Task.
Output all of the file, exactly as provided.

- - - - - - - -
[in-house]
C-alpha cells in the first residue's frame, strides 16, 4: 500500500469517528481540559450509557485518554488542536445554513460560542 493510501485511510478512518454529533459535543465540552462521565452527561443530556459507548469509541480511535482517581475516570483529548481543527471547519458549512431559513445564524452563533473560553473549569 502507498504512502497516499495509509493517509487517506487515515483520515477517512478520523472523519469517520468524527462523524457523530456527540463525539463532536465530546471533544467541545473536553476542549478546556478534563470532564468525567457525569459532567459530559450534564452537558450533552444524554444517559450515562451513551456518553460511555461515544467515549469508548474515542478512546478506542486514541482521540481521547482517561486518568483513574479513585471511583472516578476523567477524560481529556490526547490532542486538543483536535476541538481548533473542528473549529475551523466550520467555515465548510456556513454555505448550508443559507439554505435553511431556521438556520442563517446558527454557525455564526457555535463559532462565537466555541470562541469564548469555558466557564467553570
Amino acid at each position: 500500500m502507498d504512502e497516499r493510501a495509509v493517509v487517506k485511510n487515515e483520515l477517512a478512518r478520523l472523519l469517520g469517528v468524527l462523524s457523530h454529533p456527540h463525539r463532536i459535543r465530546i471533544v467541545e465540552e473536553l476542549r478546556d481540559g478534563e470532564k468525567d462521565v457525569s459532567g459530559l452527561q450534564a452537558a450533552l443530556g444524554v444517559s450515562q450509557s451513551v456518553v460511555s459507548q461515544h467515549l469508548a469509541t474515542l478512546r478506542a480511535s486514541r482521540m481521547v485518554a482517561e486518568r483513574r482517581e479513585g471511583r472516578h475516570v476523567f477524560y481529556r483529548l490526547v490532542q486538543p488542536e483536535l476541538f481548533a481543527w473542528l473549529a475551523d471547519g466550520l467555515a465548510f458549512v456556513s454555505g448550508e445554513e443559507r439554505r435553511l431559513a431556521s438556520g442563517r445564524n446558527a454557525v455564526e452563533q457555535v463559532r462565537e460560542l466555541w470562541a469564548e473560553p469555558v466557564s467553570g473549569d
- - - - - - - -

[in-house]
C-alpha cells in the first residue's frame, strides 16, 4: 500500500469517528481540559450509557485518554488542536445554513460560542 493510501485511510478512518454529533459535543465540552462521565452527561443530556459507548469509541480511535482517581475516570483529548481543527471547519458549512431559513445564524452563533473560553473549569 502507498504512502497516499495509509493517509487517506487515515483520515477517512478520523472523519469517520468524527462523524457523530456527540463525539463532536465530546471533544467541545473536553476542549478546556478534563470532564468525567457525569459532567459530559450534564452537558450533552444524554444517559450515562451513551456518553460511555461515544467515549469508548474515542478512546478506542486514541482521540481521547482517561486518568483513574479513585471511583472516578476523567477524560481529556490526547490532542486538543483536535476541538481548533473542528473549529475551523466550520467555515465548510456556513454555505448550508443559507439554505435553511431556521438556520442563517446558527454557525455564526457555535463559532462565537466555541470562541469564548469555558466557564467553570
Amino acid at each position: 500500500m502507498d504512502e497516499r493510501a495509509v493517509v487517506k485511510n487515515e483520515l477517512a478512518r478520523l472523519l469517520g469517528v468524527l462523524s457523530h454529533p456527540h463525539r463532536i459535543r465530546i471533544v467541545e465540552e473536553l476542549r478546556d481540559g478534563e470532564k468525567d462521565v457525569s459532567g459530559l452527561q450534564a452537558a450533552l443530556g444524554v444517559s450515562q450509557s451513551v456518553v460511555s459507548q461515544h467515549l469508548a469509541t474515542l478512546r478506542a480511535s486514541r482521540m481521547v485518554a482517561e486518568r483513574r482517581e479513585g471511583r472516578h475516570v476523567f477524560y481529556r483529548l490526547v490532542q486538543p488542536e483536535l476541538f481548533a481543527w473542528l473549529a475551523d471547519g466550520l467555515a465548510f458549512v456556513s454555505g448550508e445554513e443559507r439554505r435553511l431559513a431556521s438556520g442563517r445564524n446558527a454557525v455564526e452563533q457555535v463559532r462565537e460560542l466555541w470562541a469564548e473560553p469555558v466557564s467553570g473549569d